Jon, daddy, Mr. Rubin, Jonathan, Rube, and Rubes are all names that I identify with. I hear all of them. I respond to them. It's easy to get my attention despite what my wife may report!
I can make eye contact, I can ask questions, I can have a conversation. These tasks are easy for me. It's not work nor is it a challenge.

I'm fortunate to have friends. I have people who I have always been able to identify with. Regardless of my age, it's never been difficult to connect with others in this realm.
The aforementioned is work for Sawyer. None of it comes easy. It was painful to watch, which made me wonder how painful it was and is for him.
I remember one morning I took all three to the park as we were killing some time as our house was having a showing. Cobe and Evie ran off to play as Sawyer wanted nothing but the swing.
I pushed him for awhile as my eyes searched for the other two. Cobe gave me a big thumbs up and Evie smiled. All was good.
A little girl around Sawyer's age got on the swing next to him. She said hello. Sawyer smiled. She continued to talk and asked him questions. Sawyer began to stim with excitement.

She asked me why he didn't have much to say but he can and could talk. I told her that he has autism and somethings are hard for him.
"What is autism?" She asked. I gave my best 4 year old answer that I had, which explain his struggles.
"So is he sick?" She replied. I tried to explain that it's more of a condition rather than an illness.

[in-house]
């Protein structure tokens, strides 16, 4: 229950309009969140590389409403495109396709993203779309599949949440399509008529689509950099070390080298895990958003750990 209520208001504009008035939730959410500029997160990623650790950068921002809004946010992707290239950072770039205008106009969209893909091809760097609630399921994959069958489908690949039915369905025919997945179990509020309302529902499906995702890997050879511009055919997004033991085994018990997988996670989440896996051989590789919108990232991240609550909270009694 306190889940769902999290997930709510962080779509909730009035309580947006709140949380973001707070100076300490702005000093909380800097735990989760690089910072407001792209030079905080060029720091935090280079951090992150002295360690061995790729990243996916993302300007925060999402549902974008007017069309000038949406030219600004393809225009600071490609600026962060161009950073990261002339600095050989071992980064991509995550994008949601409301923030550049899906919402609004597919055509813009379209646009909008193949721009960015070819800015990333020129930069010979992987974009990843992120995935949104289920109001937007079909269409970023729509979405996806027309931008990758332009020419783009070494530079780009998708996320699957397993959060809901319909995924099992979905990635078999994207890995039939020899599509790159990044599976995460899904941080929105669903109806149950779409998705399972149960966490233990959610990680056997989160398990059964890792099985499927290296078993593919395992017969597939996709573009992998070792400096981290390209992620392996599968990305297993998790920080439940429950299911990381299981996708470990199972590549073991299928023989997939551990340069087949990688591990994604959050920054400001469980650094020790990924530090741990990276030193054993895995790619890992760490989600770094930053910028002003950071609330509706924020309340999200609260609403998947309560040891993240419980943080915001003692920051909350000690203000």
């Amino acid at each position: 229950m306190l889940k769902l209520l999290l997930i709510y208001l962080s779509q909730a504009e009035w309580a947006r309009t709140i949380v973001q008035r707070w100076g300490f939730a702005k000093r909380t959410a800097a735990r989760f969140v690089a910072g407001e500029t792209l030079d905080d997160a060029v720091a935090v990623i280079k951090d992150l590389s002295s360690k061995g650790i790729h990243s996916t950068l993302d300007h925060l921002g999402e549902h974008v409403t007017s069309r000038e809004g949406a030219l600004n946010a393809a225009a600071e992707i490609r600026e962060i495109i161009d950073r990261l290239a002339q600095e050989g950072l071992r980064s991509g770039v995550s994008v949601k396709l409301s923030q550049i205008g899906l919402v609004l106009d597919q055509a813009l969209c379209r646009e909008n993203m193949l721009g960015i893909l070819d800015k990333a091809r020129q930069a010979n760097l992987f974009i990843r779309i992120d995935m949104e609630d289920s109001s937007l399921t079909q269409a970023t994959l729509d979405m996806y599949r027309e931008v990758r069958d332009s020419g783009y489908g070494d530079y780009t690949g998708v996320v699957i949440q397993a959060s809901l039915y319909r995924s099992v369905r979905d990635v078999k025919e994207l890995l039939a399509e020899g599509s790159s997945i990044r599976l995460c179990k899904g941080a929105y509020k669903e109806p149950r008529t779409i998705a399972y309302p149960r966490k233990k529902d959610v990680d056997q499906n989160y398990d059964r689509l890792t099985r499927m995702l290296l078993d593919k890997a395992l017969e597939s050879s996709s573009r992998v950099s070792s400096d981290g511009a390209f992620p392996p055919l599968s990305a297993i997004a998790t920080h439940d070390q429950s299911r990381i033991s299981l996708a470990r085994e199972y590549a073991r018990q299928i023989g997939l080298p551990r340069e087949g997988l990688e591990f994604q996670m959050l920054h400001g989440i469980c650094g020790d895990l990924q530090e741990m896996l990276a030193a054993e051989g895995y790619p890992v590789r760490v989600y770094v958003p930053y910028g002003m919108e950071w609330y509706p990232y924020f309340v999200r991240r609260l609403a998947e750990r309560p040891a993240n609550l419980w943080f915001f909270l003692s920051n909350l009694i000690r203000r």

"Is there a cure?" She responded. Though I said no and as they continued to swing, I had a few minutes to digest that. I truly never thought of a cure.
The little girl went on her way. I continued to wonder if families with autistic children dream of a cure?
I just couldn't imagine Sawyer taking a pill and waking up one morning and being someone else. If that happened, he wouldn't be Sawyer anymore. It would be someone different.
After 40 minutes of pushing him in the swing, Sawyer told me he was tired and ready to go. Maybe it took all that time to tell me? Maybe he as I suspected was having fun? Regardless, I didn't want a cure. I just wanted Sawyer.

7 thoughts on “What if there was a cure?

  1. I have been asked this a lot as well. Would I push a button and cure Alexander’s autism. No. It would change the person he is, I would not know my son anymore. I’ve said it before. I wouldn’t change him for the world; instead, I’m trying to change the world for him.

    Well written Jon!!

    Liked by 1 person

  2. I have thought about this too, but I feel like autism and my boy go hand in hand. I love him as he is and to not have autism as part of the equation would take so much of him as I know him out! I don’t wish all the struggles that will come for him but he has made great strides and is doing things 1-2 years ago that I never thought possible. I am hopeful, but he has 3 sisters that I know will always watch out for him and help him after I am gone and that gives me peace.

    Liked by 1 person

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